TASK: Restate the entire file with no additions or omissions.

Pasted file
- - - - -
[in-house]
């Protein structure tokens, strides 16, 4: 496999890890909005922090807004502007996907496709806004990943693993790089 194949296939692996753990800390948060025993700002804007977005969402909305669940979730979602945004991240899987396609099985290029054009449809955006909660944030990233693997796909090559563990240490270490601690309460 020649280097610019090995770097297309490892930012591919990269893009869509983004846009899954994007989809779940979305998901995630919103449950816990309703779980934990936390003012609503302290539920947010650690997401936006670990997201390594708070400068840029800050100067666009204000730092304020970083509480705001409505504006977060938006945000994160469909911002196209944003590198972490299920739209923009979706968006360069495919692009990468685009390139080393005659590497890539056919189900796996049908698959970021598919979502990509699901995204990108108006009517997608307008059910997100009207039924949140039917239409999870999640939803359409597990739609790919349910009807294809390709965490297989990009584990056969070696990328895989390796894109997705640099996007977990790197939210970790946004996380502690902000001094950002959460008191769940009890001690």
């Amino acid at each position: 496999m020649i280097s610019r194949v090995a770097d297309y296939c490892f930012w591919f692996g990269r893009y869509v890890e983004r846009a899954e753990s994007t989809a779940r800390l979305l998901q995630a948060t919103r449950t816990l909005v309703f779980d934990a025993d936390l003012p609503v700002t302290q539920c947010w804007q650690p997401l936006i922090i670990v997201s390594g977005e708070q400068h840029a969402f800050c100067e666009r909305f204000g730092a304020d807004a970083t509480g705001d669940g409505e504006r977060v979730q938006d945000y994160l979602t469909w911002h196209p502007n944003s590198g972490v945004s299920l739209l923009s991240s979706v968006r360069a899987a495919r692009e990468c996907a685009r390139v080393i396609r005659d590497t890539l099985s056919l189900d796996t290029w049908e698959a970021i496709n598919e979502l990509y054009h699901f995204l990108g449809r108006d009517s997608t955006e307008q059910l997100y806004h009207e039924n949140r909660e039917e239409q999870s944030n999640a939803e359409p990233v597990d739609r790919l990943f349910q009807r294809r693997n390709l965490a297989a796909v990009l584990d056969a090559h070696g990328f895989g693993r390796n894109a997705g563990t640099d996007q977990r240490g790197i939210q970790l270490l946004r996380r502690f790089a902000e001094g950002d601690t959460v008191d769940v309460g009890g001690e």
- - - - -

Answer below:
[in-house]
């Protein structure tokens, strides 16, 4: 496999890890909005922090807004502007996907496709806004990943693993790089 194949296939692996753990800390948060025993700002804007977005969402909305669940979730979602945004991240899987396609099985290029054009449809955006909660944030990233693997796909090559563990240490270490601690309460 020649280097610019090995770097297309490892930012591919990269893009869509983004846009899954994007989809779940979305998901995630919103449950816990309703779980934990936390003012609503302290539920947010650690997401936006670990997201390594708070400068840029800050100067666009204000730092304020970083509480705001409505504006977060938006945000994160469909911002196209944003590198972490299920739209923009979706968006360069495919692009990468685009390139080393005659590497890539056919189900796996049908698959970021598919979502990509699901995204990108108006009517997608307008059910997100009207039924949140039917239409999870999640939803359409597990739609790919349910009807294809390709965490297989990009584990056969070696990328895989390796894109997705640099996007977990790197939210970790946004996380502690902000001094950002959460008191769940009890001690």
């Amino acid at each position: 496999m020649i280097s610019r194949v090995a770097d297309y296939c490892f930012w591919f692996g990269r893009y869509v890890e983004r846009a899954e753990s994007t989809a779940r800390l979305l998901q995630a948060t919103r449950t816990l909005v309703f779980d934990a025993d936390l003012p609503v700002t302290q539920c947010w804007q650690p997401l936006i922090i670990v997201s390594g977005e708070q400068h840029a969402f800050c100067e666009r909305f204000g730092a304020d807004a970083t509480g705001d669940g409505e504006r977060v979730q938006d945000y994160l979602t469909w911002h196209p502007n944003s590198g972490v945004s299920l739209l923009s991240s979706v968006r360069a899987a495919r692009e990468c996907a685009r390139v080393i396609r005659d590497t890539l099985s056919l189900d796996t290029w049908e698959a970021i496709n598919e979502l990509y054009h699901f995204l990108g449809r108006d009517s997608t955006e307008q059910l997100y806004h009207e039924n949140r909660e039917e239409q999870s944030n999640a939803e359409p990233v597990d739609r790919l990943f349910q009807r294809r693997n390709l965490a297989a796909v990009l584990d056969a090559h070696g990328f895989g693993r390796n894109a997705g563990t640099d996007q977990r240490g790197i939210q970790l270490l946004r996380r502690f790089a902000e001094g950002d601690t959460v008191d769940v309460g009890g001690e």